Even though ZigBee is not the only protocol used by 802.15.4 radios on the market, most chip vendors are currently only offering 2.4 GHz radios containing the ZigBee stack. Products using 868 MHz in Europe and 915 MHz in the U.S. have not appeared in the marketplace.

INSTEON uses a single frequency of 921 MHz, which has two advantages. 921 MHz propagates farther than 2.4 GHz in typical home environments, and WiFi, which already occupies the 2.4 GHz band at higher power, cannot interfere with INSTEON, although it might cause problems with ZigBee.

"Product design is not just what it looks like and feels like. Design is how it works."

Steve Jobs (1955-2011)

INSTEON vs ZigBee Comparison Table

 
ZigBeeZigBee®
 
INSTEONINSTEON®
Media Radio only   Powerline and radio
Module types Network coordinator (1 per network)
Full-function device (FFD)
Reduced-function device (RFD)
  All are peers
Message propagation Routing tables   Simulcasting repeaters
Network topology Partial routed mesh – only FFDs are repeaters
Partial star – RFDs are star networked each to a single FFD
  Full mesh
RF interoperability No, 915 MHz and 2.4 GHz   Yes, 921 MHz
Command interoperability No, 8 profiles and revisions thereof   Yes, Statelink
RF data rate, bps 20K instantaneous at 868 MHz
40K instantaneous at 915 MHz
250K instantaneous at 2.4 GHz
  38400 instantaneous
RF PHY DSSS in two ISM bands   FSK in ISM Band
Powerline data rate, bps None   13,165 instantaneous PL
2,880 sustained PL
1,440 standard msg payload
1,698 extended msg payload
1,034 user data
Powerline PHY None   131.65 KHz carrier
BPSK
X10 Compatible No   Yes
Powerline phase bridging No   RF or hardware
Acknowledged Yes   Yes
Addressing 64-bit IEEE address
16-bit short address
(65,536 devices)
  24-bit pre-assigned module I.D.
(16,777,216 Devices)
Network enrollment Part of installation procedure   Automatic
Groups --   Databases in modules
Commands Application profiles   2-byte (65,536)
Device types Application profiles   3-byte (16,777,216)
Global clock Optional beaconing   Powerline zero crossing
Retries Yes   Yes
Message length Variable, 128 byte maximum   15, 33 bytes
Collision avoidance Yes   Yes
Triac control --   Yes
SRAM --   256 bytes
Flash 128K bytes typical   4K x 14 bits (7K bytes)
EEPROM external --   4K bytes
EEPROM internal --   256 bytes
Watchdog --   Yes

For a more detailed analysis of INSTEON vs other home automation technologies, please download the INSTEON Comparison White Paper.

Close

INSTEON vs Z-Wave +INSTEON vs Z-Wave -

Z-Wave® is a routed, radio-only network owned by Sigma Designs, Incorporated, of Milpitas, CA. A public company (NASDAQ: SIGM), Sigma Designs purchased Z-Wave from ZenSys of Denmark, the originator of Z-Wave, on December 18, 2008.

Z-Wave sends messages using radio alone. If for any reason radio messaging fails, Z-Wave can't rely on the powerline to get messages through. Therefore, Z-Wave's designers were obliged to give it a number of relatively complex features in order to make it as reliable as they could.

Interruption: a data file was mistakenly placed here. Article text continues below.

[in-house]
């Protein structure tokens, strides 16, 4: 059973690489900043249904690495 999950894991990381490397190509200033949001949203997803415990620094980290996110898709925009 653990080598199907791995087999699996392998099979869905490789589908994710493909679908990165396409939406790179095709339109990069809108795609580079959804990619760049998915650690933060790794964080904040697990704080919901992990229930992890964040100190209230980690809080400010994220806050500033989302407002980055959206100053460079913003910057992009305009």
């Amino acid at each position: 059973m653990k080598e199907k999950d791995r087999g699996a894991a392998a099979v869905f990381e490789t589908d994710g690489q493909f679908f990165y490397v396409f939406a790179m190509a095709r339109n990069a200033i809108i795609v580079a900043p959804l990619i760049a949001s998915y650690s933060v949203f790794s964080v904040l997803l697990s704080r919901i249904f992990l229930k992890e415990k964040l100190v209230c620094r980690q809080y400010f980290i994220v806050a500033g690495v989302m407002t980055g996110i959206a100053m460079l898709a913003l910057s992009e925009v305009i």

Most notably, Z-Wave routes its messages through the network using a Source Routing Algorithm (SRA). The SRA requires message initiator devices to know the arrangement of other devices in the network (the topology) so that they can compute the best route for messages to travel. Maintaining and distributing a network topology database is an intricate software task, especially when some devices in the network are mobile. Therefore, to keep costs down, Z-Wave defines different kinds of devices, with the lowest-cost devices, called slaves, unable to initiate messages.

In contrast, INSTEON is a dual-mesh network, using both radio and powerline to back each other up. INSTEON does not route messages—it simulcasts them in precise, synchronized timeslots. Simulcasting is so much simpler than routing that all INSTEON devices can be low-cost peers, with no need for complex master controllers or simplified reduced-function devices.

How Z-Wave Works

Intended for wireless home control applications, Z-Wave radio networking is designed for relatively few nodes (232 maximum, but manufacturers recommend no more than 30-50) that communicate on average every 5 to 15 minutes. Z-Wave messages are variable length, with a payload averaging 4 to 6 bytes. Message latency requirements are relaxed to 200 milliseconds or more.

Z-Wave Physical Layer

Z-Wave radios use an unlicensed carrier frequency of 908.42 MHz in the U.S., 868.42 MHz in Europe, 919.82 MHz in Hong Kong and 921.42 MHz in Australia. Data is modulated onto the carrier at 9600 to 100,000 bps using GFSK (Gaussian frequency shift keying).

Z-Wave Messaging

The minimum length of a properly formatted Z-Wave message is 9 bytes, but a routed message requires 12 bytes plus repeater data plus the payload.

The message protocol includes routing, frame acknowledgement, collision avoidance with random back off and a frame checksum with retransmission if necessary.

The Z-Wave network is self-organizing and self-healing. To achieve self-organization, Z-Wave nodes have software that discovers the node's neighbors and informs the network's Static Update Controller (SUC) about them. A Source Routing Algorithm (SRA) in devices capable of initiating communication finds message pathways and generates routes based on a network topology database. Self-healing requires software to dynamically generate new routes around temporarily unavailable nodes. Moving nodes have software routines that can request new neighbor searches automatically. This software, which is part of the Z-Wave stack, resides in on-chip memory.